This divide and rule structure should be dismantled since this is a tool of oppression and this is still being use to assure the collaborators and traitors of their benefits. The collaborators and traitors should be sent out of the country (just like the Fiji case). Remember that during the Japanese colonization (World War 2), the Japanese and their collaborators/traitors became very rich but these riches and all benefits including immigration rights granted and obtained by the Japanese and their collaborators were invalid and illegal for these were criminal acts and were done during their colonization war (criminal act) and all their riches therefore were ill-gotten wealth. So these illegal immigrants were sent out of the country and their (Japanese and collaborators/traitors) ill‐gotten wealth confiscated and war criminals were punished. This Japanese WW2 colonization case is the same with the Chinese, Indians (India), etc. case in Malaysia, Singapore and other ASEAN countries now since this also happened again in another colonization case : the European colonization (which happened much earlier and in a longer period of time). Therefore the acts during this time were invalid and illegal (criminal act). Thus, the Chinese, Indians (India), etc. were illegal immigrants and should be deported and their wealth ill‐gotten and should be confiscated and they were collaborators/traitors and must be jailed/punished. Even in our laws today, illegal immigrants and tourists are not allowed to work and to do business especially if they are unethical in the conduct of their business [corruption, bribery, intimidation, etc.‐ Is this the Chinese, Indian (India), etc. system? You can say that again…], so they can be deported and their wealth confiscated. It is not right to deal with them and buy their goods since those were the products of ill‐gotten wealth (also please see antifencing law). But care must be taken because there are also a lot of locals today that are not collaborators and traitors and these local people are just and honest in their businesses and in their political, government and military/police works.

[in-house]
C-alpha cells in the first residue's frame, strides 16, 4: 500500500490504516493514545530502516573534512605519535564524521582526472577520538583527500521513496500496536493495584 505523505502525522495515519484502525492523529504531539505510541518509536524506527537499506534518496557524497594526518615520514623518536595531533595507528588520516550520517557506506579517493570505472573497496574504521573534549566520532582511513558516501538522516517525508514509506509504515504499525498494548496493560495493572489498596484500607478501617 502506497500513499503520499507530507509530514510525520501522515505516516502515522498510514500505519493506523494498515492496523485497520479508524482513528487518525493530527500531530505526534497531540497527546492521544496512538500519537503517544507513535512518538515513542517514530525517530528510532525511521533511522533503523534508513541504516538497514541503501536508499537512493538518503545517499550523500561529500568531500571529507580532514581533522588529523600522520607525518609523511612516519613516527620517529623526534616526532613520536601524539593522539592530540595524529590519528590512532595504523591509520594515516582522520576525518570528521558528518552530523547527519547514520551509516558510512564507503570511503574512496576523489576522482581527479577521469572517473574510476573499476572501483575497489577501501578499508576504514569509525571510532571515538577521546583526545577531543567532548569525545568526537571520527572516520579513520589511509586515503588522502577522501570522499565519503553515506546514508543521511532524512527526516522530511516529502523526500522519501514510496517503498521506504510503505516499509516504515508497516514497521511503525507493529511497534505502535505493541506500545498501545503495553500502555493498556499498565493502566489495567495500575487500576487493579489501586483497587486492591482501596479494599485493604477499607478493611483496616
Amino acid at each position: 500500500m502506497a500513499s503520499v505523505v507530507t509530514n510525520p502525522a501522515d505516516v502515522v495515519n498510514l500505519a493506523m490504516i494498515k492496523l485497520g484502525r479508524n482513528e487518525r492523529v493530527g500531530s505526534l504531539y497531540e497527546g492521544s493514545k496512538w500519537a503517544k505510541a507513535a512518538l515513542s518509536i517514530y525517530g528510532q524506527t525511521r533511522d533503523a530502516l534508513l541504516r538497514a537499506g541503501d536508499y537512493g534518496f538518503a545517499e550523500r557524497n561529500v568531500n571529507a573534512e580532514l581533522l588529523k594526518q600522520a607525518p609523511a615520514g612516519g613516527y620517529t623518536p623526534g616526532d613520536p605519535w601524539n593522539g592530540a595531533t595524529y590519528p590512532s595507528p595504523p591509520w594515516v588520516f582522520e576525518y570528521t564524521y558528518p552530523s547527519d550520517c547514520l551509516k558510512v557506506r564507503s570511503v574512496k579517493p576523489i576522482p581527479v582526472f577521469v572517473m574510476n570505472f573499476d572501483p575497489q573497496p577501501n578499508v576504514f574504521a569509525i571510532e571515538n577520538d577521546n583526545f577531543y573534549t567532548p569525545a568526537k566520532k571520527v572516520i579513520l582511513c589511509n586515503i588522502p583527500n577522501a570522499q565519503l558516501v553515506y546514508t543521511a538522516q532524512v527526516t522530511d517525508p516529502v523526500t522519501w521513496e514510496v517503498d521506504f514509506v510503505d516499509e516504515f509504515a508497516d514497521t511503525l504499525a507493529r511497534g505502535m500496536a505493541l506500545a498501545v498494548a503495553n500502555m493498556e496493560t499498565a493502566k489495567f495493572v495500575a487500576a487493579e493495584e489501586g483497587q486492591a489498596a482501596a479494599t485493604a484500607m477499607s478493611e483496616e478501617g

Malaysia’s cultural development in giving more rights and benefits to native Malays is going in the right direction in dismantling this divide and rule structure. They (also the whole of ASEAN) must go back and restore the previous groupings/divisions and systems they have before the Western Colonization of Asia. Always remember that Malays had lived adequately, happily peacefully and independently before and can do so today. Technology belongs to the West and not with these Asian collaborators (Chinese, Koreans, Japanese and Indians) and who needs them especially with their unwanted effects which the Malays had been suffering until now.